The Presidents of the Church: Insight Into Their Lives and Teachings

presidents of the church

Okay.

I picked up this book because I’m Mormon, and I want to know more about Mormon history, and most especially the prophets/presidents. They tend to be pretty influential, right? Right. So this is a good start.

Here’s the problem. Truman G. Madsen is a very well-known, celebrated Mormon scholar and author. He’s one of those “big fish in a small pond,” and everybody loves him, and apparently, everybody wants to publish his books. Regardless of whether they’re a good idea.

I can’t judge his other works based on this, because this is a “highlights reel” of the lives of the church presidents. Heaven knows, he could have written much more about all of these men (and probably did, in other books.) But here’s where things go wrong. Madsen is like, “Okay, I have about 20 pages to spend on each person’s bio. I need to cut out everything you already know.”

And Truman G. Madsen assumes you already know all the stuff he already knows. So he keeps saying things like, “We all know the story about the cow in the woodshed… but have you heard the story of…” Yeah, I’ve never heard of that cow or that woodshed, buddy. Also adding to this problem: since Madsen assumes you already know all the basics, he goes out of his way to find the most obscure or personal stories out there, adding his own commentary like “There were no bathtubs in this camp.” What?

This book has gotten very positive reviews. I’m assuming that’s either because everyone else who gets through it already knows the basics (I’m not exactly Madsen’s target audience here), or because they really like the sticky-sweet these-men-can-do-no-wrong bias. I believe these men are inspired. I’m not looking to tear them down. But please don’t tell me the worst thing they ever did in their lives was raise their voice to their mother, once, never to do so again because they were so crushed by the look on her angel face. Gag. I can’t handle it. These are human beings. I want to relate to them at least a tiny bit.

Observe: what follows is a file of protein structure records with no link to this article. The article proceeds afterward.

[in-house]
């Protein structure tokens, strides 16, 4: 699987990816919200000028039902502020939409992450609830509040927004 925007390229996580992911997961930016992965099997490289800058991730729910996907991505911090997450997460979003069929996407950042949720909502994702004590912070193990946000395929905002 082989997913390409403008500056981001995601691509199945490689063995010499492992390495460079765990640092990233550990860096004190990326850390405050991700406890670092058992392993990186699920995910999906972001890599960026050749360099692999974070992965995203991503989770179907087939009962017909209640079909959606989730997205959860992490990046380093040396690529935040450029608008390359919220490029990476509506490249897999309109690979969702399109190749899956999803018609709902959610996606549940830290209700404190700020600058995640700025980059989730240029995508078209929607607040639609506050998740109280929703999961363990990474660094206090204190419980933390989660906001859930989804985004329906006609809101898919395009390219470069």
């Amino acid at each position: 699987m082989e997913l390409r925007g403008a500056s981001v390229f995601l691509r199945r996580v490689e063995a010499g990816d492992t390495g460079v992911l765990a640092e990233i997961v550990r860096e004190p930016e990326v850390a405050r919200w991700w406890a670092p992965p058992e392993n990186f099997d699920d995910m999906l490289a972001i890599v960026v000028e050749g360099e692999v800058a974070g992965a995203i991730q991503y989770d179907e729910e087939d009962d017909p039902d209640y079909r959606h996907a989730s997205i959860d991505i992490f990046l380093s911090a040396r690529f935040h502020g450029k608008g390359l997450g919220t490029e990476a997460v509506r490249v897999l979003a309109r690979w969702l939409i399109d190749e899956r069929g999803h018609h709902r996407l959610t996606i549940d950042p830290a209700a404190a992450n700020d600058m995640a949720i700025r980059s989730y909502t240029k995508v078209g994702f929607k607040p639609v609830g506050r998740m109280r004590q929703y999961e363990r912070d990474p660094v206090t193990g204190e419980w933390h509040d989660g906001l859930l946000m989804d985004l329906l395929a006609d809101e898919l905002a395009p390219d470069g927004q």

I can’t recommend this book to anyone, because I can’t for the life of me figure out who Madsen’s target audience was. To be honest, I feel like the publishing company just told him they wanted something lighter than his usual stuff, so they could sell more copies. If you pick up Truman Madsen, pick up something heavy, where he’s allowed to go into detail. Maybe if he had more than 20 pages, he could write a really good biography. ♦

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